Journalism in the Public Interest

To Retrieve Attack Helicopters from Russia, Syria Asks Iraq for Help, Documents Show

Documents show that Syria asked Iraqi
authorities to grant air access to fly in refurbished attack helicopters from
Russia, putting a spotlight on Iraq’s role in the nearly two-year conflict.

Syrian military helicopters take part in a live ammunitions exercise in an undisclosed location. (SANA, via Agence France-Presse, Getty Images)

In late October, Syria asked Iraqi authorities to grant air access for a cargo plane transporting refurbished attack helicopters from Russia, according to flight records obtained by ProPublica. With Turkish and European airspace off limits to Syrian arms shipments, the regime of Bashar al-Assad needs Iraq’s air corridor to get the helicopters home, where the government is struggling to suppress an uprising.

Iraq regained control of its airspace from the U.S. military just a year ago and has been under intense diplomatic pressure from the United States to isolate the Syrian regime. Turkey says it has closed its airspace to Syrian flights, and if Iraq did so, Syria would be virtually cut off from transporting military equipment by plane. European Union sanctions have already constricted arms transport by sea and air.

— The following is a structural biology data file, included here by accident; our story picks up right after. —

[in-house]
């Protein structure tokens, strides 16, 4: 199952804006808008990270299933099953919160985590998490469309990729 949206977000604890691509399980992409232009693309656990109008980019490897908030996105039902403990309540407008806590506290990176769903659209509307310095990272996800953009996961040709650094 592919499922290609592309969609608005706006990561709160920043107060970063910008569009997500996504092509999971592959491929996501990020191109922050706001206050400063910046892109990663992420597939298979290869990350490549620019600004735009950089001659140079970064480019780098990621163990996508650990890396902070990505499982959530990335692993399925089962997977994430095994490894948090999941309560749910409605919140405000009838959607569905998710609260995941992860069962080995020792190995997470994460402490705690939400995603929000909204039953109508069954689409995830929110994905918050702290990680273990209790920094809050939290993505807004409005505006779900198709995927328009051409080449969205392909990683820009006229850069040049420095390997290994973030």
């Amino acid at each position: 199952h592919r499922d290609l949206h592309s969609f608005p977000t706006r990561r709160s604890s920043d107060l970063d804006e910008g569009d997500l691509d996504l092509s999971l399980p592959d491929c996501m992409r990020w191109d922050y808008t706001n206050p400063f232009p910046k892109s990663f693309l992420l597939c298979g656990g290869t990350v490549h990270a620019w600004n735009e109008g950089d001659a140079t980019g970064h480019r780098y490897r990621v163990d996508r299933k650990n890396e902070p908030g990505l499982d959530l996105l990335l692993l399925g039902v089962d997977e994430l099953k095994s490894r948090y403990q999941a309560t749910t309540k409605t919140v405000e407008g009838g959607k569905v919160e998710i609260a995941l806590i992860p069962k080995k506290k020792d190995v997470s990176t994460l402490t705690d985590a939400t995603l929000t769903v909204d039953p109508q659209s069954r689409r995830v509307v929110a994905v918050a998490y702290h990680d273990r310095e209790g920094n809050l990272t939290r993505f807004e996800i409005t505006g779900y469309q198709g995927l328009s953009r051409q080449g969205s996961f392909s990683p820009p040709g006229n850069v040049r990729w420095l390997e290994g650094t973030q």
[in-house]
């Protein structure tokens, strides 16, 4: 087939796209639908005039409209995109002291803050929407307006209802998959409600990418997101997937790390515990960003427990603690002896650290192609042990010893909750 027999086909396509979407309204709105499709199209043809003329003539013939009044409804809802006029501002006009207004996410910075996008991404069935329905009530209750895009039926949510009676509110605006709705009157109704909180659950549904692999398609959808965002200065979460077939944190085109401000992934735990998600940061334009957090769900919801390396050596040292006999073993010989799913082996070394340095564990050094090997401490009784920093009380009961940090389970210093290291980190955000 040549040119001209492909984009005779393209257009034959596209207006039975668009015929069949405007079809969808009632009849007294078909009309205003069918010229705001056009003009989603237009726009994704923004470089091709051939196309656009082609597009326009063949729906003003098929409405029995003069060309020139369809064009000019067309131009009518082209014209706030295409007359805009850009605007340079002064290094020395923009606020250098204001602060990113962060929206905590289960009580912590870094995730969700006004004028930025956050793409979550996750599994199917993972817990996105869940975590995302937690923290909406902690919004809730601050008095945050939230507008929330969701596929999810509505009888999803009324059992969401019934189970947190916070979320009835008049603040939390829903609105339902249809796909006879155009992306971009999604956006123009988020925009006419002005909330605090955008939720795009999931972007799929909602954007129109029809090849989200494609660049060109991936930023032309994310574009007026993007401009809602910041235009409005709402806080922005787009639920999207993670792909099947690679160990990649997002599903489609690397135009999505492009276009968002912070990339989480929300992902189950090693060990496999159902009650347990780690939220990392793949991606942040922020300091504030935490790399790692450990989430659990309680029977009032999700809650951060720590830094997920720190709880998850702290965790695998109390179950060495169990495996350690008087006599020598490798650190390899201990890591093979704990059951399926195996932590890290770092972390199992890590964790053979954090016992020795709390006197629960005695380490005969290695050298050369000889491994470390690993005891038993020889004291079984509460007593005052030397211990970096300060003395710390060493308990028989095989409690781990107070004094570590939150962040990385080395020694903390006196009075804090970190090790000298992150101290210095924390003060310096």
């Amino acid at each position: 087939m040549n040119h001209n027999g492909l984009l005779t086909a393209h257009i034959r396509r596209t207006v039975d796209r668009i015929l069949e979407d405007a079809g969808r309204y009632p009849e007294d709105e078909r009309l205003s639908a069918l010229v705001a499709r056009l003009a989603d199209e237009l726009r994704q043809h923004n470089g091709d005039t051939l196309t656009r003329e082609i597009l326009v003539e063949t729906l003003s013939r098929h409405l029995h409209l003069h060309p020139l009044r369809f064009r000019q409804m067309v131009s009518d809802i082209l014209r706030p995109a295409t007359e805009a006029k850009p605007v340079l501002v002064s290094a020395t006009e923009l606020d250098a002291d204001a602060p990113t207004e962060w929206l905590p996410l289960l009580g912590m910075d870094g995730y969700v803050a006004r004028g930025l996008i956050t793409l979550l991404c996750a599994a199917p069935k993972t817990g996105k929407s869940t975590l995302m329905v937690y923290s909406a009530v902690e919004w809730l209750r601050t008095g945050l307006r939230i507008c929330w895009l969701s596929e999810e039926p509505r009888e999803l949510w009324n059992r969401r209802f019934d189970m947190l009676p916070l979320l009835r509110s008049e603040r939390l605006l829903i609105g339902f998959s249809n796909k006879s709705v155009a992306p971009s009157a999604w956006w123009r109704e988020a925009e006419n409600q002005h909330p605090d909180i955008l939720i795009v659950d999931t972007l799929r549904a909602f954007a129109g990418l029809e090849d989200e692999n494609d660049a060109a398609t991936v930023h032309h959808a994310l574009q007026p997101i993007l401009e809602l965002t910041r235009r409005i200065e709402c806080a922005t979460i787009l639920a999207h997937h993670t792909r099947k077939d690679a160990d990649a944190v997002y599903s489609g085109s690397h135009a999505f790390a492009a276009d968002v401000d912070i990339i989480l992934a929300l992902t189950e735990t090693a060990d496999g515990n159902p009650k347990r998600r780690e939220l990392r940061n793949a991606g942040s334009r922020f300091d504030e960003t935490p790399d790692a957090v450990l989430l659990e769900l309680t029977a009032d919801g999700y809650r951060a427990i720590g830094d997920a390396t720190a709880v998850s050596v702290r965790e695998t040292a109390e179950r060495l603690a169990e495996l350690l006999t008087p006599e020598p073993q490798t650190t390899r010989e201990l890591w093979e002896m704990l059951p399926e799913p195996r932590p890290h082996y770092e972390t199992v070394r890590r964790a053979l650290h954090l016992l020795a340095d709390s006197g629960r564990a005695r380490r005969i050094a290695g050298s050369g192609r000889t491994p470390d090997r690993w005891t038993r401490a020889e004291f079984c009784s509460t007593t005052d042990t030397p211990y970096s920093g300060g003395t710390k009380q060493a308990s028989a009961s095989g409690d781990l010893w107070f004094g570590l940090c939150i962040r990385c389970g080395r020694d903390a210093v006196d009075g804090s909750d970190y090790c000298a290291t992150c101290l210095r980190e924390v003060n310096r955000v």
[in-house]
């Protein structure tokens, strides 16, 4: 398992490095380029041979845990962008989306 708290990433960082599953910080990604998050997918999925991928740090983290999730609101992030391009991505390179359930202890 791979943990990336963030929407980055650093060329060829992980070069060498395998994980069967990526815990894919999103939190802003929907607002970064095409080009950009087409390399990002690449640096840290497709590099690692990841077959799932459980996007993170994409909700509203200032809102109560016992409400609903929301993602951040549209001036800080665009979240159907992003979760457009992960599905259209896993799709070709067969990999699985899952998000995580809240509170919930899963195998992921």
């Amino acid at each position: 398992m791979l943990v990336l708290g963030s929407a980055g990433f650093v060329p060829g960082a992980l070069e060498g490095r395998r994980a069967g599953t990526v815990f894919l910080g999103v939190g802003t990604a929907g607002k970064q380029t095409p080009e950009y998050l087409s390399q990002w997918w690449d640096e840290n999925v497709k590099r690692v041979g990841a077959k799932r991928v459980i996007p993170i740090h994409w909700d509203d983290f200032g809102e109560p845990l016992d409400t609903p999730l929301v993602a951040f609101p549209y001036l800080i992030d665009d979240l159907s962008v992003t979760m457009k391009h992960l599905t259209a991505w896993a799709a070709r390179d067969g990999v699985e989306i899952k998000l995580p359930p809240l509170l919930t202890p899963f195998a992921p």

But it is unclear whether Iraq permitted the fly-overs described in the documents. The Syrian cargo plane scheduled to pick up the helicopters did not land or take off from Moscow at the appointed times this month, suggesting that those flights did not happen.

Some of the flight request documents have been posted by hackers associated with the online collective Anonymous and formed the basis of a Time story Thursday. Other documents were obtained separately by ProPublica, which reported Monday that Syria appears to have flown 240 tons of bank notes from Moscow this summer. The authenticity of the documents in either cache could not be independently verified.

But taken together, the documents appear to contain new information. They show that Baghdad has requested several times to inspect other Syrian flights that were going to pass over Iraq from Iran and Russia, something that U.S. officials confirmed to ProPublica.

According to an overflight request form dated Oct. 30, the helicopter the Syrians were going to pick up is an Mi-25, a Russian-made gunship that experts liken to a cross between an Apache and a Black Hawk helicopter because it can fire from the air and transport troops.

“Mi-25s are very important to the Syrian Air Force effort against the rebels,” said Jeffrey White, former chief of the Middle East intelligence division for the Defense Intelligence Agency and now at the Washington Institute for Near East Policy. “It’s a heavily armored military helicopter, which makes it very difficult for the rebels to shoot down.”

Videos have been posted online that appear to show Syrian Mi-25s attacking rebels, and Syria has reportedly been struggling to maintain the helicopters.

Still, the documents leave many questions unanswered. Crucially, it is not known whether the overflights actually happened.